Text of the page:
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Feature 060214 Sanchez

Monday, June 2, 2014

President Obama's Lasting Indifference towards Latin America

By W. Alejandro Sanchez, VOXXI

President Barack Obama's vision on foreign policy –unsurprisingly– does not look like it will be focusing much of its attention on Latin America.

The May 28 foreign policy speech at West Point Academy by the head of state highlighted the perception of Latin Americanists, including myself, that the Obama administration will maintain cordial but unexceptional relations towards the rest of the Americas in the immediate future.

In the address, Obama explained his vision for U.S. foreign and defense policy for the last two years of his presidency.

Unfortunately, references to Latin America were few and far between.

POTUS (briefly) mentions Latin America

One important section of President Obama’s address discussed how the United States has reduced military operations in Afghanistan, since “Al-Qaida’s leadership [in] Pakistan and Afghanistan has been decimated.” Moreover, Obama took a jab at Russia and China; arguing that their recent actions, in Ukraine and the South China Sea respectively, worry their neighbors.

In contrast, the only Latin American nation President Obama addressed by name was Brazil, when he mentioned the rising middle classes in Brazil and India and how their governments seek a greater presence in global forums. He also addressed Brazil and other U.S. allies in a discussion on cybersecurity. President Obama declared, “we are putting in place new restrictions on how America collects and uses intelligence — because we will have fewer partners […] if a perception takes hold that we’re conducting surveillance against ordinary citizens.”

While this statement does not mention Brazil directly, it does reference Brazilian President Dilma Rousseff, who has been one of the most outspoken critics of the 2013 revelations that the NSA spied on Washington’s allies. The Brazilian leader went so far as to cancel a trip to the U.S. in October to protest Washington’s conduct.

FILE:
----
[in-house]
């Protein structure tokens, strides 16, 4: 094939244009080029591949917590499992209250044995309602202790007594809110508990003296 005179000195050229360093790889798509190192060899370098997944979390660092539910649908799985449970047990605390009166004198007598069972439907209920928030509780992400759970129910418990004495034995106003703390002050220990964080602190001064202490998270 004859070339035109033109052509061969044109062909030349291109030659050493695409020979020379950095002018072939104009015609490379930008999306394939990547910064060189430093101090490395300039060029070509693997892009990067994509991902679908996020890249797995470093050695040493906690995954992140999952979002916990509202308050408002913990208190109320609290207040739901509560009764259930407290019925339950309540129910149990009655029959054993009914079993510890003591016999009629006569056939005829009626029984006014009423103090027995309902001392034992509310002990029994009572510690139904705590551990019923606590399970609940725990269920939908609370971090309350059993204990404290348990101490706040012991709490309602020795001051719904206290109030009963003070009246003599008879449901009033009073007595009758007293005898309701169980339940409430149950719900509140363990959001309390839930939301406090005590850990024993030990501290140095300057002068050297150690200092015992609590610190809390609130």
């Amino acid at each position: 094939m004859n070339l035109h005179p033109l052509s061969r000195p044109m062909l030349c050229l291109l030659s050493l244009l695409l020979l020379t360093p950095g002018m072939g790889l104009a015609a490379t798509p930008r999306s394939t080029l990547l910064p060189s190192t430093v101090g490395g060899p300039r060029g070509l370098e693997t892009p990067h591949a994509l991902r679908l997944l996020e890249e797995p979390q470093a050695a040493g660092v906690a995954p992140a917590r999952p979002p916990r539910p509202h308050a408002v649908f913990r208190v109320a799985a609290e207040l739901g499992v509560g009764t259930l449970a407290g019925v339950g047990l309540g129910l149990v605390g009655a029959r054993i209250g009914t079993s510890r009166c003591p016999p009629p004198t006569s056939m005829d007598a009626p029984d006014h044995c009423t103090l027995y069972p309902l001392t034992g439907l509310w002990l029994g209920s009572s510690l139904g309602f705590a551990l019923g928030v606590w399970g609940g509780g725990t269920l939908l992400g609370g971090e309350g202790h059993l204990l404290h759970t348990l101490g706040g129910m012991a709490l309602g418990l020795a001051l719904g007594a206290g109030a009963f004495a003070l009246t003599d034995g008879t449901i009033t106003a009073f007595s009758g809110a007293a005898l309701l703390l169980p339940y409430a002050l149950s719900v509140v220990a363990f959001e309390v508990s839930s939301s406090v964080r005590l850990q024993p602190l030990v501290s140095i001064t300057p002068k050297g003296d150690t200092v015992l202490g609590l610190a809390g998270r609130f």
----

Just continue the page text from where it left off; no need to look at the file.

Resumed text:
President Obama’s praise of Brazil’s middle class and his promise to place greater restrictions on intelligence operations can be interpreted as a message that Washington still wishes to strengthen bilateral relations with Brazil.

Finally, the U.S. leader renewed his pledge to close the controversial detention center in Guantanamo Bay, “because American values and legal traditions do not permit the indefinite detention of people beyond our borders.” Whether the U.S. leader can accomplish this within the next two years is debatable. For years he has promised to shut down the detention center but, so far, little progress has been made.

Hypothetically speaking, if the Democrats were to gain a significant majority in November’s mid-term elections President Obama could have enough support to (finally) stay true to his promise. Nevertheless, a realist would argue that the U.S. President’s intention to shut down the Guantanamo Bay prison is an objective, alas not a priority.

From 2014 to 2016